Two sisters who, after spending time in a mental institution, return to the home of their father and cruel stepmother. Once there, in addition to dealing with their stepmother’s obsessive and unbalanced ways, an interfering ghost also affects their recovery. –IMDb
Kim Jee-woon, born July 6, 1964, entered Seoul Institute of the Arts, but left school and worked in the theatre scene. He began his career as a stage actor, then stage director, and finally has become one of the most popular and acclaimed figures among modern Korean directors/screenwriters. His second screenplay, The Quiet Family (1998), won him the Best Screenplay prize in a local contest, and Kim went on to make his directorial debut with this screenplay. The film was invited to many film festivals. Kim’s films, from The Quiet Family (1998) to last year’s A Bittersweet Life, have been hailed by critics and audiences alike for his unique style and storytelling. His second feature, The Foul King (2000), drew more than 2 million spectators, while his astounding horror film of true visual elegance, A Tale of Two Sisters (2003), reached 3.5 million viewers nation-wide. It went on to be remade by Dreamworks in the US. —AsianMediaWiki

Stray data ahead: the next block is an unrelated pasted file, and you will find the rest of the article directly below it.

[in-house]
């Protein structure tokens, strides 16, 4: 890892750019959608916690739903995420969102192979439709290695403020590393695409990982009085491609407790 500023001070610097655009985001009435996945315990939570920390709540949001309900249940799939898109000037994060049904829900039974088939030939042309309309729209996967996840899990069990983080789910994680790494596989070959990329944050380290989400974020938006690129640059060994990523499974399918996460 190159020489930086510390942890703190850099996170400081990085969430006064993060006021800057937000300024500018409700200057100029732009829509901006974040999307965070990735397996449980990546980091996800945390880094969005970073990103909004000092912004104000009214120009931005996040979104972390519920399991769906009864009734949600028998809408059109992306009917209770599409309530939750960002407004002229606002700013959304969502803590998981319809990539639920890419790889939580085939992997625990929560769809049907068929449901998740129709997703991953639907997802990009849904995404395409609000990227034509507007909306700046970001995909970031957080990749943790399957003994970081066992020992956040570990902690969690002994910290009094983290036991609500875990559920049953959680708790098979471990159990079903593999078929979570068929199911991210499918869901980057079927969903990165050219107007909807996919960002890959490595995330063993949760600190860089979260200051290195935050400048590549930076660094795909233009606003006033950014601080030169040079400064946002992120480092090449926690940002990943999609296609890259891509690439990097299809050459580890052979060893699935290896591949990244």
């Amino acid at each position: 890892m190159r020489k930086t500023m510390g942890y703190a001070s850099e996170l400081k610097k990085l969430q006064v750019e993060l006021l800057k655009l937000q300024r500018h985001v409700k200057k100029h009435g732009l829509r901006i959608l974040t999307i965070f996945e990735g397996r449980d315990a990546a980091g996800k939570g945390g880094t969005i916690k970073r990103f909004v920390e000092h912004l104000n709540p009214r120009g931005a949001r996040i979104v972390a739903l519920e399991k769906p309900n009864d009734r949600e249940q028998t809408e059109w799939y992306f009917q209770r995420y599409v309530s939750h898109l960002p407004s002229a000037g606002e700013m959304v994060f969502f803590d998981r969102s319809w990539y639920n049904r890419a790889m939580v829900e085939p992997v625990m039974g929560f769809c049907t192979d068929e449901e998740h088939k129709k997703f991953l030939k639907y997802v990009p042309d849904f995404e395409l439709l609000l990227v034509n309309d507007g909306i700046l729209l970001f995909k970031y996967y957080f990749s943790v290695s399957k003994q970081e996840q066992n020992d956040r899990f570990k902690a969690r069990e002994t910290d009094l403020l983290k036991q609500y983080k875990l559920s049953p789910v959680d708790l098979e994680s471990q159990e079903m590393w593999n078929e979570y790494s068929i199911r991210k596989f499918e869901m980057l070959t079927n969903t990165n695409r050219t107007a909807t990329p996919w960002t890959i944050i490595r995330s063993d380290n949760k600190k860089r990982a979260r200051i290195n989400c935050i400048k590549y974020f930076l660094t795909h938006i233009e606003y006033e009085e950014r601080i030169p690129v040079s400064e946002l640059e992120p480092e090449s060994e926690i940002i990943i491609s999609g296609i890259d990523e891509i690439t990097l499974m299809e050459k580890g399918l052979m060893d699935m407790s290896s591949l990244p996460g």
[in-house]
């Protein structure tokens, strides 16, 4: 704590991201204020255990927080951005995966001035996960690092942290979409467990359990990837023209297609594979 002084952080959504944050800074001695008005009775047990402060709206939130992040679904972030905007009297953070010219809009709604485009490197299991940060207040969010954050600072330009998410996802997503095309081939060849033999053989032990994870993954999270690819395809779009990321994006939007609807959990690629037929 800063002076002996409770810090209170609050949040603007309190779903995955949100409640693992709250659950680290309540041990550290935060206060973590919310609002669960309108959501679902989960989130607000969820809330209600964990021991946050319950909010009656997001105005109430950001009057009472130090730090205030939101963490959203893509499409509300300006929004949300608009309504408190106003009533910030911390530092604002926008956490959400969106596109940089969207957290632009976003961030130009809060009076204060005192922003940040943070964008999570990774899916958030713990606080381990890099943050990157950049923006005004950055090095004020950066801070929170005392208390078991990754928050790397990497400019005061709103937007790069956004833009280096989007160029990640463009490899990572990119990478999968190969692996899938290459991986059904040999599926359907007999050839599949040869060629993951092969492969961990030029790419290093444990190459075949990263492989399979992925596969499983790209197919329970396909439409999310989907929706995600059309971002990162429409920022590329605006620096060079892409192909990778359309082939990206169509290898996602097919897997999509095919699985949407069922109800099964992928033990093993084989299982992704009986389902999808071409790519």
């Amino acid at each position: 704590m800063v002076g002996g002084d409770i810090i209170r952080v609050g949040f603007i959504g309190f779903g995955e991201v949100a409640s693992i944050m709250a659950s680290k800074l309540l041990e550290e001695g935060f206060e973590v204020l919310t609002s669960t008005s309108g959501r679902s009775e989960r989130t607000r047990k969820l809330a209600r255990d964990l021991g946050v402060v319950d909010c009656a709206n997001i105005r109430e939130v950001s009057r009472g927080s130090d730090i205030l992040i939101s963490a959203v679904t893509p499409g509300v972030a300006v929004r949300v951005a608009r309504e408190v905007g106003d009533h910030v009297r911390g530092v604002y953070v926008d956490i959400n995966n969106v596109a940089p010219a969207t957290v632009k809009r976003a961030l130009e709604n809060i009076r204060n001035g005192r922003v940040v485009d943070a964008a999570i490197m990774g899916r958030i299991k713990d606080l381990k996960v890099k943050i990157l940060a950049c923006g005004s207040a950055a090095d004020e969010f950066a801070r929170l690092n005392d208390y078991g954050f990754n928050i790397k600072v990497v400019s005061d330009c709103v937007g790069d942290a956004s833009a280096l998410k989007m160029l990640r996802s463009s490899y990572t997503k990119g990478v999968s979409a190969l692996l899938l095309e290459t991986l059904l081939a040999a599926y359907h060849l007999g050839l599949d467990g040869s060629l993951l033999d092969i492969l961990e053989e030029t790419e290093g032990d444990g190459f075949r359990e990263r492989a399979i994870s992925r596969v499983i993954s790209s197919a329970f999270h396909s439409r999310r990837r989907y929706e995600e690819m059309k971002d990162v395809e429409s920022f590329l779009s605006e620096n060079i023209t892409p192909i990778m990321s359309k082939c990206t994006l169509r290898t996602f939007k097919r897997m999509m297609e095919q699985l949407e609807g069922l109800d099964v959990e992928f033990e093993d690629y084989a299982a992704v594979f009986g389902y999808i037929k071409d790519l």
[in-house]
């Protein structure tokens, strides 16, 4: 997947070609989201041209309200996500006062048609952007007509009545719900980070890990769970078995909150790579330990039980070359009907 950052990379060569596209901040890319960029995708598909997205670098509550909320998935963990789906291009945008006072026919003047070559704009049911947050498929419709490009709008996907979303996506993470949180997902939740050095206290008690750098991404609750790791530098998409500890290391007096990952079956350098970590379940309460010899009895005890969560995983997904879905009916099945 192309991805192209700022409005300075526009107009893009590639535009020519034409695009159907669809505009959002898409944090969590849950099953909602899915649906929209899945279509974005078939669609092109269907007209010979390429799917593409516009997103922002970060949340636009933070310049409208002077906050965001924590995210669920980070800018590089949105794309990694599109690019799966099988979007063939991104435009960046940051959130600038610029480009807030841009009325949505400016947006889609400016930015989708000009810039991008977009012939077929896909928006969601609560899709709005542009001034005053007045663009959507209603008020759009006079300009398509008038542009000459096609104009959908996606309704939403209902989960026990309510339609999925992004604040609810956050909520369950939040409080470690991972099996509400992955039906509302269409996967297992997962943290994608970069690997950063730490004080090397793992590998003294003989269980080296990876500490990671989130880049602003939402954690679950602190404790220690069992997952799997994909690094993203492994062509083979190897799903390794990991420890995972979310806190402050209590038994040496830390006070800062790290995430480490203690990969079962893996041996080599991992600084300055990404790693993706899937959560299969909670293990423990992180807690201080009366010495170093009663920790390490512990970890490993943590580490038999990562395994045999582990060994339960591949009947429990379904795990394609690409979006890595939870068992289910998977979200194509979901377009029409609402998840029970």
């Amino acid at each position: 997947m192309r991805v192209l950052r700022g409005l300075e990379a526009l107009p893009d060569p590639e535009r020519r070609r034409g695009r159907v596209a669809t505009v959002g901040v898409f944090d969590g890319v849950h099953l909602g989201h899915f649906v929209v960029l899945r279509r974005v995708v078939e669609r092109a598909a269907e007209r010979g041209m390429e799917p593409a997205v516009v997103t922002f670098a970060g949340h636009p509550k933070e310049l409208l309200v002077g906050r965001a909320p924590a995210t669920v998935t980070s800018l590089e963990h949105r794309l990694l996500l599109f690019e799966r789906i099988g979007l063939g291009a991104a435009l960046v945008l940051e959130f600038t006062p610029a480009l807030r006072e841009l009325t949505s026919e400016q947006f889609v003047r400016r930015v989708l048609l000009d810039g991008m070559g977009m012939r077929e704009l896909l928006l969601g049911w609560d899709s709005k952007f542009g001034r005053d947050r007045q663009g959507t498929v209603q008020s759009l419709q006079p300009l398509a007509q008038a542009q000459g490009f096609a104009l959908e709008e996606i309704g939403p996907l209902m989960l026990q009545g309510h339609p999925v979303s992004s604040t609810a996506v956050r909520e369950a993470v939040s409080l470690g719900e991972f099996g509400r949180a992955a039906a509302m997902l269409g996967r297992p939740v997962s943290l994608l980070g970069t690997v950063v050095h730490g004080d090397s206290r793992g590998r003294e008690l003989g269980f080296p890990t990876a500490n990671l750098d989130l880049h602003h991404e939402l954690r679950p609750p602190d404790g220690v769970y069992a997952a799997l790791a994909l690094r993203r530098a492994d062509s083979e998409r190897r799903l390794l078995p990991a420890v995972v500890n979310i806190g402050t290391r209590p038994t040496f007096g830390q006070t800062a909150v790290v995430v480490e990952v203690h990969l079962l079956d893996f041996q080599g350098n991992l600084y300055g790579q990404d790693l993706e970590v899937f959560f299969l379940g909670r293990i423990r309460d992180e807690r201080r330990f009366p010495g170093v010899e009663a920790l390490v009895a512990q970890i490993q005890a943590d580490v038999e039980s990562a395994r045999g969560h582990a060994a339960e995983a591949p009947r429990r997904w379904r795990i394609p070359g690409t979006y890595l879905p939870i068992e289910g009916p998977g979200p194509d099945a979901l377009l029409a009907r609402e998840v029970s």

In-laws. Along with Oldboy, the South Korean renaissance continued with this slow-burning revival of the K-horror genre it notionally resembles. Unlike Oldboy however, its clinical framing counteracts the beguiling set-up alongside it at first - eventually unfolding into a more unnerving take on serious family dysfunction, with its creeping female psychosis placing it in the league of Repulsion. Its pivotal revelation, while seemingly premature, and potentially negating much of the action, belatedly breathes new life and meaning into its trauma.